Art in the GardenAlison Marsden
This blog is a little different from most of my previous posts as I am not strictly writing about gardening but about a whole other aspect of garden enjoyment: Art, and primarily sculpture, in the garden. I should make it clear right at the start that I am no expert here, but I am a gardener interested in anything that encourages people into the great outdoors.
Many years ago I heard a well-known television gardening presenter say that ”no garden is too small for a piece of garden statuary”. At the time, with a small cottagey garden, the idea of adding a couple of Roman style statues did not appeal. But the phrase stuck with me and I now appreciate that there are many choices of garden ornament and reasons to include them in a design. The simplest, and where many of us start, is to use an ornament to emphasise a garden style: a stone lantern in an oriental garden, a piece of driftwood in a seaside style garden.
More and more gardens open to the public are including sculptures carefully placed to enhance both the piece and the landscape. Possibly the installation that received most media coverage in the South East has been the huge sculpture of the head of a horse bending down to drink at RHS Wisley in Surrey. Public reactions were mixed but surely this is part of the objective of art? Like planting schemes, not everyone will like every offering and some are intended to make us think not just enjoy.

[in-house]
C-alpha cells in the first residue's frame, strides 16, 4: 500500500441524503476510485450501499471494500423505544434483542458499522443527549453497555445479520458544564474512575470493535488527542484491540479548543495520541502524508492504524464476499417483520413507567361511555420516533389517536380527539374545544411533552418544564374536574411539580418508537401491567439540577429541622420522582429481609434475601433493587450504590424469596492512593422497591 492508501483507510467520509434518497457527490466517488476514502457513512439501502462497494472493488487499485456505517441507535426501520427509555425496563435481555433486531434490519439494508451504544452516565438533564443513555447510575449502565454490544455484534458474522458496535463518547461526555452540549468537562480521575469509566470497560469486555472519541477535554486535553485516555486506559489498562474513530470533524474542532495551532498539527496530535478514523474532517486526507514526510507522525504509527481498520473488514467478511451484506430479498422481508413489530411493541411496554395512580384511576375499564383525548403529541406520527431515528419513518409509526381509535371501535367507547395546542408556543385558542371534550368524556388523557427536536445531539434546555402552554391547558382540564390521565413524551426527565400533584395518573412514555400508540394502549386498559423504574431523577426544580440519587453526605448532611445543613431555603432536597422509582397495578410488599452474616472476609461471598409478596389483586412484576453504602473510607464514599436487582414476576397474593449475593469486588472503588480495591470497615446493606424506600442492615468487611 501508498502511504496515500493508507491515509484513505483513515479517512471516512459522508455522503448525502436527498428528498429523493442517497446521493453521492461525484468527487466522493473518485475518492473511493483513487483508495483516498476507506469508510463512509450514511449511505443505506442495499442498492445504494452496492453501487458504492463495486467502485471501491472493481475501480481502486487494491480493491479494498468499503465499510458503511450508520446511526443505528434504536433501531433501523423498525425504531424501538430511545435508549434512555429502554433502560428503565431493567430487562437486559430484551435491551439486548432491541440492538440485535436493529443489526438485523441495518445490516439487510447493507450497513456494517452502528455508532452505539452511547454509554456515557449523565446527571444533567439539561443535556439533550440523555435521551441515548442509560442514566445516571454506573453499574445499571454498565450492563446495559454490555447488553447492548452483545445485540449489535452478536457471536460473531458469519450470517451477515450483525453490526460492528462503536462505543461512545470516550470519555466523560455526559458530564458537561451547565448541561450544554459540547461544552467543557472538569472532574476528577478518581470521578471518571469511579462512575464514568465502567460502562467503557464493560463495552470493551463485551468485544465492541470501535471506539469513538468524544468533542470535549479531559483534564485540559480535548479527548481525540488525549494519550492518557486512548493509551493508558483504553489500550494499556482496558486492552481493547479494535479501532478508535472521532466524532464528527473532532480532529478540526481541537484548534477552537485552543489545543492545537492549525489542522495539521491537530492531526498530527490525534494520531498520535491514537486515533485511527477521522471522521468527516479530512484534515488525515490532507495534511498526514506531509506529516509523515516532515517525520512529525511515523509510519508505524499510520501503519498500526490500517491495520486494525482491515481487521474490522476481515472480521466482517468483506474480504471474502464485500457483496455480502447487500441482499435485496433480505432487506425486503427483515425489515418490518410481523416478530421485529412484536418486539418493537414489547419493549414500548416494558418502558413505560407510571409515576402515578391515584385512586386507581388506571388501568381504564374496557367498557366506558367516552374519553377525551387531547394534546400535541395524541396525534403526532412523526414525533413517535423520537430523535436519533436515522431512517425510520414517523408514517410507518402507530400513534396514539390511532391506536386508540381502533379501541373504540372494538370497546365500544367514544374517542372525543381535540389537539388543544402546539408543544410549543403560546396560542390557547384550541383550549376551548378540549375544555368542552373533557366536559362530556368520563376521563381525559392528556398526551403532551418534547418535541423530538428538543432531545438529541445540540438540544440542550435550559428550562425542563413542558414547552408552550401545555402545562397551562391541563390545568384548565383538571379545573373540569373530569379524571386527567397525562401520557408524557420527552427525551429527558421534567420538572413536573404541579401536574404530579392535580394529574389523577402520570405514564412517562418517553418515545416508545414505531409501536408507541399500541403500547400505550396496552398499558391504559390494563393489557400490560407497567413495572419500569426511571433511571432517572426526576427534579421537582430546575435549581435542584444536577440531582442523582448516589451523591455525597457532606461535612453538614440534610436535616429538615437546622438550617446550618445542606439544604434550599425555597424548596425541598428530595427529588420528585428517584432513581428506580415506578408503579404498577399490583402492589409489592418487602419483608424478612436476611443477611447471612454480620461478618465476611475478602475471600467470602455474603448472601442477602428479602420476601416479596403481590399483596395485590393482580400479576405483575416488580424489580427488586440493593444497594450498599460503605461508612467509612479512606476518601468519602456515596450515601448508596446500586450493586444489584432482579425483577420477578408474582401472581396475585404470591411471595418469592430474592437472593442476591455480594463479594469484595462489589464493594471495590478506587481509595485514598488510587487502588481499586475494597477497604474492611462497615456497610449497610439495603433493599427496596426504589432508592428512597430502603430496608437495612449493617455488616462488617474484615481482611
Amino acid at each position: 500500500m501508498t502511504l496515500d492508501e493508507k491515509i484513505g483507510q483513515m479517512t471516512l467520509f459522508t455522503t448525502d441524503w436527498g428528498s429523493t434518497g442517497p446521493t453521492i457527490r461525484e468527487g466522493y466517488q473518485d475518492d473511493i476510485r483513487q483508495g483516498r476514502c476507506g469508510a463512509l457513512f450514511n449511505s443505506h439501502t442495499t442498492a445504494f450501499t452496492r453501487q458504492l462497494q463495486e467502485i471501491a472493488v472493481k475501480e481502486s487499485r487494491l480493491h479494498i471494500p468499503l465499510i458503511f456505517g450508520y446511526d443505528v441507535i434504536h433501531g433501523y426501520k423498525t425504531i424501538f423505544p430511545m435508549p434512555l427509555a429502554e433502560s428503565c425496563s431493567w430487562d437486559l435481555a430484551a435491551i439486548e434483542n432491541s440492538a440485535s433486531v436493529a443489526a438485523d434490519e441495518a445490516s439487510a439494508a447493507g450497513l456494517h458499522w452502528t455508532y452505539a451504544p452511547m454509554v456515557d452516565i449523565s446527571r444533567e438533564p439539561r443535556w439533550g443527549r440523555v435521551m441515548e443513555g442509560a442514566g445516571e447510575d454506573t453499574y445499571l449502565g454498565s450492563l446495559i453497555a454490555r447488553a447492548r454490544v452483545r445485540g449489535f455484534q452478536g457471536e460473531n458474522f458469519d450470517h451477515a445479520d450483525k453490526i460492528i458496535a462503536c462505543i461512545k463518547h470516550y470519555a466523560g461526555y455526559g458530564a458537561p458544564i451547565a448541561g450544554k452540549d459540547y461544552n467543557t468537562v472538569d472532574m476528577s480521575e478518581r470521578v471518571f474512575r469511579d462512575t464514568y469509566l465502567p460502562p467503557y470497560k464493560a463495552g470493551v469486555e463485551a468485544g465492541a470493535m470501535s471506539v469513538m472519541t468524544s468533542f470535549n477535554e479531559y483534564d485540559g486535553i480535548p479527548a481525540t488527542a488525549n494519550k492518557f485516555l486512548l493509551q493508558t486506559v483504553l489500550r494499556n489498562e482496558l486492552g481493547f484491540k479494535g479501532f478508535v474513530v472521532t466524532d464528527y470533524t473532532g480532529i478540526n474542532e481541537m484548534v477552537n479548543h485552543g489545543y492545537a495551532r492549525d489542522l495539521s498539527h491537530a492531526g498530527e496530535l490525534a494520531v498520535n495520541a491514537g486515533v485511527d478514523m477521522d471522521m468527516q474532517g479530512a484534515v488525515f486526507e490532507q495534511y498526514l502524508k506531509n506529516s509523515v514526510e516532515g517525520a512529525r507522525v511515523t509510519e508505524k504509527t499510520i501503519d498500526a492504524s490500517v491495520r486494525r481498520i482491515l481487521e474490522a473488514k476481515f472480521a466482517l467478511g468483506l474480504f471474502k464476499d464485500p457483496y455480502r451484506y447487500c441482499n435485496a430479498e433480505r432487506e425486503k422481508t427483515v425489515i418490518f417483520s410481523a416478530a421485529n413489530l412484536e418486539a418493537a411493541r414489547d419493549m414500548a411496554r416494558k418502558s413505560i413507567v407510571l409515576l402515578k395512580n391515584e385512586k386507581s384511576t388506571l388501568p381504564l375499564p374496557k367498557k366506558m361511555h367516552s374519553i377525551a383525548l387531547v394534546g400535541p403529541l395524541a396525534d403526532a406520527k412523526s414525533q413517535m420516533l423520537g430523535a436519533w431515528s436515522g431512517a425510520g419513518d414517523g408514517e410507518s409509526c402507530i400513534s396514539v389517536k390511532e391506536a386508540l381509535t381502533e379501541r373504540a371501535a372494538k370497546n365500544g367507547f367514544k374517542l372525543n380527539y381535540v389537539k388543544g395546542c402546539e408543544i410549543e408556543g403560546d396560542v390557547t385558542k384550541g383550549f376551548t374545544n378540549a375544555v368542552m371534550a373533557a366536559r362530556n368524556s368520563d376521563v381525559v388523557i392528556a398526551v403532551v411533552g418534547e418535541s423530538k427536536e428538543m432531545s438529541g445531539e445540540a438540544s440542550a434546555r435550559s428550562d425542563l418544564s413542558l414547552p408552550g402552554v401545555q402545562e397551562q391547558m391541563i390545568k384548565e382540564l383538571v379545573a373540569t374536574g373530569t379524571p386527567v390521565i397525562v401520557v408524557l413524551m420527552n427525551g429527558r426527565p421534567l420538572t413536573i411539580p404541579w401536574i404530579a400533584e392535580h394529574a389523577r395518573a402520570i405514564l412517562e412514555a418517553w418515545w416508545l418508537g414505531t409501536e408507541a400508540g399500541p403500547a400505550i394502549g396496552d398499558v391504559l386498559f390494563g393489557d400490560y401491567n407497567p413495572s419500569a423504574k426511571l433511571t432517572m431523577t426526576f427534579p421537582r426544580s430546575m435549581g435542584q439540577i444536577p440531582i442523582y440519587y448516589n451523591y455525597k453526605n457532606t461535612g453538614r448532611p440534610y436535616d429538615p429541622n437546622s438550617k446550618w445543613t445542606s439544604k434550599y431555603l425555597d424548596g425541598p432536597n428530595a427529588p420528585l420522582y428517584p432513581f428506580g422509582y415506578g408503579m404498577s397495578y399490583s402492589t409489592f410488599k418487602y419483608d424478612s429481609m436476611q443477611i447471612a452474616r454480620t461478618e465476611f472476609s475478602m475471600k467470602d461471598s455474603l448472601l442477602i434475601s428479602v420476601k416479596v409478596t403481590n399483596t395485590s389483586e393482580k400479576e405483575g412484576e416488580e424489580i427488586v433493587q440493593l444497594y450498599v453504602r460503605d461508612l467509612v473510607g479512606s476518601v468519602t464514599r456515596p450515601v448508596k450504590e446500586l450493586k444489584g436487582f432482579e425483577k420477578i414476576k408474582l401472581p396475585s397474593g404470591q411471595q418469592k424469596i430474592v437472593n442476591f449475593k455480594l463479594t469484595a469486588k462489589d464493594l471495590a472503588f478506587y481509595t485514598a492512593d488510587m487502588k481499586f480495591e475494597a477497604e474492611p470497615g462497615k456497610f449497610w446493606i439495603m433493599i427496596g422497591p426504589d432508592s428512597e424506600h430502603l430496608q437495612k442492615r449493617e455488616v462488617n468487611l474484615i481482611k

This summer I visited two gardens fairly local to me with very different sculpture exhibitions and become conscious of the dimension this adds to the space. At Pashley Manor Gardens I admired sculptures by a range of artists surrounded by the late summer fullness of rose and herbaceous planting. At Leonardslee Lakes & Gardens I walked a trail of sculptures by a single artist, some of monumental size, reflecting his experiences and the people he has met. I have to say that not all the pieces were ‘lovely’ but that was not the intention, and all were powerful and thought provoking.
I shall be seeking out more Art in the garden exhibitions next year and encourage any other ‘newbies’ to do the same. After all it is another excuse to visit gardens!
Happy Gardening from Alison
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